Gorget patches (collar tabs, collar patches) are an insignia, paired patches of cloth or metal on the collar (gorget) of the uniform, that is used in the military and civil service in some countries. Collar tabs sign the military rank (group of ranks), the rank of civil service, the military unit, the office (department) or the branch of the armed forces and the arm of service.
Gorget patches were originally gorgets, pieces of armour. With the disuse of armour they were lost. The patches were reintroduced as insignia during the South African War (1889-1902). They have been used ever since.
In Bangladesh army officers of the rank of Colonel and above wear ‘Gorget Patches’. They are red in color.
With the restoration of historical nomenclature to the Canadian Army, reinstated insignia will include traditional gorget patches for colonels and general officers.
In the French Army collar patches were used on tunics and greatcoats since the eighteenth century. Usually in contrasting collars to the collar itself, they came to carry a regimental number or specialist insignia. With the adoption of a new light-beige dress uniform for all ranks in the 1980s, the practice of wearing coloured collar patches was discontinued.
In the German Empire, generals, some officers, guardsmen and seamen wore collar patches, but these were not part of the service-wide uniform. In the Weimar Republic such patches (or Litzen) were introduced throughout the army in 1921, where they indicated the rank and the arm of service, but were not used in the navy. Some Nazi-era civil services (e.g., police and railways) wore uniforms with collar tabs, similar to the armed forces' tabs. New tabs were also introduced for the political leaders of the NSDAP, for the new Nazi organisations (as Sturmabteilung and Schutzstaffel). The GDR used similar collar tabs to those of the Wehrmacht for its army and air force. Collar tabs were also worn by some personnel of the navy. The armed forces of the Federal Republic of Germany also maintained the use of collar tabs in the army and the air force, where they indicate to which branch (or Truppengattung) an individual soldier belongs. Members of the German Navy do not wear collar tabs.
In India coloured patches are used by Senior Ranking officers all the Armed Forces. The Army like many other armies in the world assigns a red Patch to a Full Colonel ranking officer to signify that he is a Commanding Officer. He has a Crimson Patch with a Golden Lining. The Brigadier is basically a Single Star General and therefore has one golden star on his patch instead of the golden line The Chief Of Army Staff of the Indian Army has 4 stars on his Red patch. Only a Field Marshal has more than 4 stars. Two men have been Field Marshals. One has been Marshal Of the Skies who has a light blue patch with 5 stars. If there is ever an Admiral of the Fleet in India he might get 5 stars on a dark blue patch.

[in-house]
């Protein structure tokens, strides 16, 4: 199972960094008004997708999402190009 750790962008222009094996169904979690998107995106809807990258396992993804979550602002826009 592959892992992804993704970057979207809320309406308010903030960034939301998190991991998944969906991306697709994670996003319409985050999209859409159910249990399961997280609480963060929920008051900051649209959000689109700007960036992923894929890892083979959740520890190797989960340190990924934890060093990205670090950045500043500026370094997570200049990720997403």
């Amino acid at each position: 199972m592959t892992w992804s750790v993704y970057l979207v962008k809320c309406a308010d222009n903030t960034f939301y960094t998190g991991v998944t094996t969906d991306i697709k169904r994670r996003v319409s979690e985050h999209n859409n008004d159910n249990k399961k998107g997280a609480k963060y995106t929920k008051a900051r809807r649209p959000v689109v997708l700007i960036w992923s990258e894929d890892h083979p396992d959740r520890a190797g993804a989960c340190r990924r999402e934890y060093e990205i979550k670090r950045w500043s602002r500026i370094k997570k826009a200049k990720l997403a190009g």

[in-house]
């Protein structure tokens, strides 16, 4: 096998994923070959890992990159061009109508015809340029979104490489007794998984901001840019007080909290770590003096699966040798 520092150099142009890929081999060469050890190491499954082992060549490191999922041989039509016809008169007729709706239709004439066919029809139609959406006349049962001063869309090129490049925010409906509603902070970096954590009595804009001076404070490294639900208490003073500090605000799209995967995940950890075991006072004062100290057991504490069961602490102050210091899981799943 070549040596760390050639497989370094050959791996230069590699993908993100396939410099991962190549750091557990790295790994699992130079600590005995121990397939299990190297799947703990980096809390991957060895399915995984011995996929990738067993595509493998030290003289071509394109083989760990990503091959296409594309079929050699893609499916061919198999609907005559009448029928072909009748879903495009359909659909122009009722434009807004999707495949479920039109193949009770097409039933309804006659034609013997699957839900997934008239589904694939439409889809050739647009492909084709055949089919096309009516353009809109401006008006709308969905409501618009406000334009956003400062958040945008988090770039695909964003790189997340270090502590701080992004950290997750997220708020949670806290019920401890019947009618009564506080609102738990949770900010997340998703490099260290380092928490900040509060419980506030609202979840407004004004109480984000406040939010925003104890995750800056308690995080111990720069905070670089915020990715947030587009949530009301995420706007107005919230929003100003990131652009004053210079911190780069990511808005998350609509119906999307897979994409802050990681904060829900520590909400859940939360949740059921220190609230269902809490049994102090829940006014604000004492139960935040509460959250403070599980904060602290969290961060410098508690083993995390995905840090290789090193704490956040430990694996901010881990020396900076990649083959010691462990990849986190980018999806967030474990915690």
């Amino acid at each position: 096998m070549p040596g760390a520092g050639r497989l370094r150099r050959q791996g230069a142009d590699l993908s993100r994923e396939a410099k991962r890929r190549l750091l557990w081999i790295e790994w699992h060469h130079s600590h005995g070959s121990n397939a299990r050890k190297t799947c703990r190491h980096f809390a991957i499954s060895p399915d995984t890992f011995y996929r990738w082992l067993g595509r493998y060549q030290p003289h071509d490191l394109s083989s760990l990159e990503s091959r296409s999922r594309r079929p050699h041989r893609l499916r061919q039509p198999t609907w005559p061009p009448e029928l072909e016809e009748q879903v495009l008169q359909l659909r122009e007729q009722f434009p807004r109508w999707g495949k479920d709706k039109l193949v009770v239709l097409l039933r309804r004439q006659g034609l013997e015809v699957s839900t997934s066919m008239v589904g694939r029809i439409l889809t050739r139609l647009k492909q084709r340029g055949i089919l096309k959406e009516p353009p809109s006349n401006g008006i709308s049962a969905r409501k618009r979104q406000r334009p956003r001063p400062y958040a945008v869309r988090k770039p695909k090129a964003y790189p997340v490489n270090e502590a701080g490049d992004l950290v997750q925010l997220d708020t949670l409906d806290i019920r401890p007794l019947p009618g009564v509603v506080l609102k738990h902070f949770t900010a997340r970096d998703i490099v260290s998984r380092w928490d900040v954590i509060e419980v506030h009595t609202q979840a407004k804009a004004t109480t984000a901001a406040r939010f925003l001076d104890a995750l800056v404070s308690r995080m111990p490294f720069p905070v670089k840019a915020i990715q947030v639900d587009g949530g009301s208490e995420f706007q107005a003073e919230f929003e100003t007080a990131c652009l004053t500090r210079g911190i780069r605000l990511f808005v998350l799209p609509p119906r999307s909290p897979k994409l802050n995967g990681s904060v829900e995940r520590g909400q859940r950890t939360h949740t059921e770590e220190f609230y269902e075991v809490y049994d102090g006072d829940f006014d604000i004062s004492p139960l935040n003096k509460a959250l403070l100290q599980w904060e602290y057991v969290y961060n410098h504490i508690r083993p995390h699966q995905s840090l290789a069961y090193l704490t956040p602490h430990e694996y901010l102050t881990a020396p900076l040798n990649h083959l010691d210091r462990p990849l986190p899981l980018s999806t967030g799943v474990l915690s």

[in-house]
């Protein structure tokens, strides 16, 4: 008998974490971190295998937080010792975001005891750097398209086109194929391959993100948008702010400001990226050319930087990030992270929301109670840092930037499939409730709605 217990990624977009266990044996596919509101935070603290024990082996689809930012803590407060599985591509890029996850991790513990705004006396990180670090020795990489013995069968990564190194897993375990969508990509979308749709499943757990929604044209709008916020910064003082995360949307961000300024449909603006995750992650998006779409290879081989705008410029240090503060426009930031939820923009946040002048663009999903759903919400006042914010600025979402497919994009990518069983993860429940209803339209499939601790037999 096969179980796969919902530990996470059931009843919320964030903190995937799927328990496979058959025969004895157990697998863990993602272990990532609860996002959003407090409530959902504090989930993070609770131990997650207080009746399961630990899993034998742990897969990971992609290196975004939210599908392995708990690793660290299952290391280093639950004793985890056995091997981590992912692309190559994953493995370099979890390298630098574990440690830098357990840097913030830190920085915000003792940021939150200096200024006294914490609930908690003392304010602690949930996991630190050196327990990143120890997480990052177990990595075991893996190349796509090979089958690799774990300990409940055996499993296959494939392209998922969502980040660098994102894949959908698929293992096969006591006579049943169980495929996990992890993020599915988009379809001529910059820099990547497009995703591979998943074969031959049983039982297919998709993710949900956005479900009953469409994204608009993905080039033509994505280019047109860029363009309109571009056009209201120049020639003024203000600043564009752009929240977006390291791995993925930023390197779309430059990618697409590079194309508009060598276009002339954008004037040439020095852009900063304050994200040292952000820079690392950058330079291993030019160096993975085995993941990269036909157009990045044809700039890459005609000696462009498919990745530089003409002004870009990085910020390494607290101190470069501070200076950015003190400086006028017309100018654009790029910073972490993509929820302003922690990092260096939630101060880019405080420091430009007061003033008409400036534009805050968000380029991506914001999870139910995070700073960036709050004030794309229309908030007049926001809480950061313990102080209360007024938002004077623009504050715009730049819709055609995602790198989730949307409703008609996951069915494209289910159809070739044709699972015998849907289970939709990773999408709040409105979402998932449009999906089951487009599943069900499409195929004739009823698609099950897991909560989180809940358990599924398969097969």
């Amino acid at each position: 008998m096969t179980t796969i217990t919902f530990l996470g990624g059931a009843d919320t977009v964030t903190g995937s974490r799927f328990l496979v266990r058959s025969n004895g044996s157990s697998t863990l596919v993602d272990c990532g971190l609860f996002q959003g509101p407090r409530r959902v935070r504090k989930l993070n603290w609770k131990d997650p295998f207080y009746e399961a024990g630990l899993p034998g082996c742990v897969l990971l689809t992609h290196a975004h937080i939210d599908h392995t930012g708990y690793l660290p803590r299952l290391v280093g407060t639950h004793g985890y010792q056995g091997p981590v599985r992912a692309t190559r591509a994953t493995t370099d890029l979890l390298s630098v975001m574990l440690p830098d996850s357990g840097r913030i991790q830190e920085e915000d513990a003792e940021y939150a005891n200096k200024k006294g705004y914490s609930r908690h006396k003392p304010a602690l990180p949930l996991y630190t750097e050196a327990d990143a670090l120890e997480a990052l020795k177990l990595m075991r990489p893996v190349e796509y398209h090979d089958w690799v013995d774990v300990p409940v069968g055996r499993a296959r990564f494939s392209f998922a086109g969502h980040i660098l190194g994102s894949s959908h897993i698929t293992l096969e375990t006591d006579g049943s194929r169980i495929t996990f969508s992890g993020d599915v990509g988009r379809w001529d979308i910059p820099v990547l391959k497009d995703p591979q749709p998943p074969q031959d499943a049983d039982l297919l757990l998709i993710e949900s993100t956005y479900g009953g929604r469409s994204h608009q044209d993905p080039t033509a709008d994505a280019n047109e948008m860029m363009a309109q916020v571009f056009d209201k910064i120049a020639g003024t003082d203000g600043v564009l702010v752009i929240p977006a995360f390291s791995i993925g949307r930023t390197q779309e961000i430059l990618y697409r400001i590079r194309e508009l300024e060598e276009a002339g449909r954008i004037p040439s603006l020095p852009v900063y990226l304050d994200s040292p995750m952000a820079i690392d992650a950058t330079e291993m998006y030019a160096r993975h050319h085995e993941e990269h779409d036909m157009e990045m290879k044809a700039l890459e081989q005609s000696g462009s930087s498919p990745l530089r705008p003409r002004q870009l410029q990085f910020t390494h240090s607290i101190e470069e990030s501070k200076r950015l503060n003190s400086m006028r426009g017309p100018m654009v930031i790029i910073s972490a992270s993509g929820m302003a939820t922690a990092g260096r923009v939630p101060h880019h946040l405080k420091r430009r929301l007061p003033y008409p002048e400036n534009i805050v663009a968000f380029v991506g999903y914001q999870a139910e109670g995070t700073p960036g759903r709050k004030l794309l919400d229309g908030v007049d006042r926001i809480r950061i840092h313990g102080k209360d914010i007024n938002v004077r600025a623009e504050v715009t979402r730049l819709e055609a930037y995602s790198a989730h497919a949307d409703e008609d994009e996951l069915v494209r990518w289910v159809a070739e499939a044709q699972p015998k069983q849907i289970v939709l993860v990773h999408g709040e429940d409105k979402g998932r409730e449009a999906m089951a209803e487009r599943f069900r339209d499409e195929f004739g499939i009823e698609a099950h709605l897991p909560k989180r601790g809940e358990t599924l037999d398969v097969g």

All senior ranking police officers of the Rank of Senior Superintendent of Police or Senior Deputy Commissioner of Police (both ranks being equivalent with Deputy Commissioner's are only in towns which has moved over to a commissioner system of policing thi rank being equivalent to a full colonel in the Army) get a dark blue patch with a silver lining this remains same for the next promotion which is Deuty Inspector General or Additional Commissioner of Police. However, the next senior officer the Inspector General or Joint Commissioner of Police has a silver design of a long leaf rather than a simple silver lining on their patch which remains the same all the way up to the Director General of Police or Commissioner of Police.
Since the late nineteenth century the Italian Army has made extensive use of coloured collar patches to distinguish branches of service and individual regiments.
In the Russian Empire collar patches sign rank according to the Table of ranks. In the USSR in 1924-1943 served as the primary insignia of military ranks. When the shoulder straps were restored in 1943, collar tabs remained as an insignia of the branch and the arm of service. Since 1932 they were also used as an insignia in some civil services. The state of affairs is the same in the modern Russian Federation.
In the Sri Lanka Air Force gorget patches sign military rank.
In the Swiss army collar patches denote the rank and the arm of service.
In the United Kingdom gorget patches are worn by British Army general officers or senior officers according to branch or arm of service; their counterpart police ranks wear similar gorget patches of silver-on-black. Officer cadets in the Merchant Navy, Army and the Royal Air Force also wear patches.
The patches were introduced for British Army staff officers in India in 1887 and there was then a proliferation of them. Different colours were introduced to indicate the branch of service and by 1940 there was: bright blue (engineers), dark blue (ordnance), pale blue (education), scarlet (general staff duties), cherry (medical), maroon (veterinary), purple (chaplain), green (dental) and yellow (accountants). During World War I all staff officers from 2nd Lieutenants upwards wore gorget patches and hatbands of these colours, making them conspicuous when in the trenches and leading to the nickname of "the gilded staff". In 1921 coloured collar patches were restricted to full colonels and above.
- Major R. M. Barnes, page 278 "A History of the Regiments & Uniforms of the British Army", Sphere Books 1972
- Gorget Patches at Mike Comerford Ordnance Insignia of the British Army. Retrieved 21 June 2013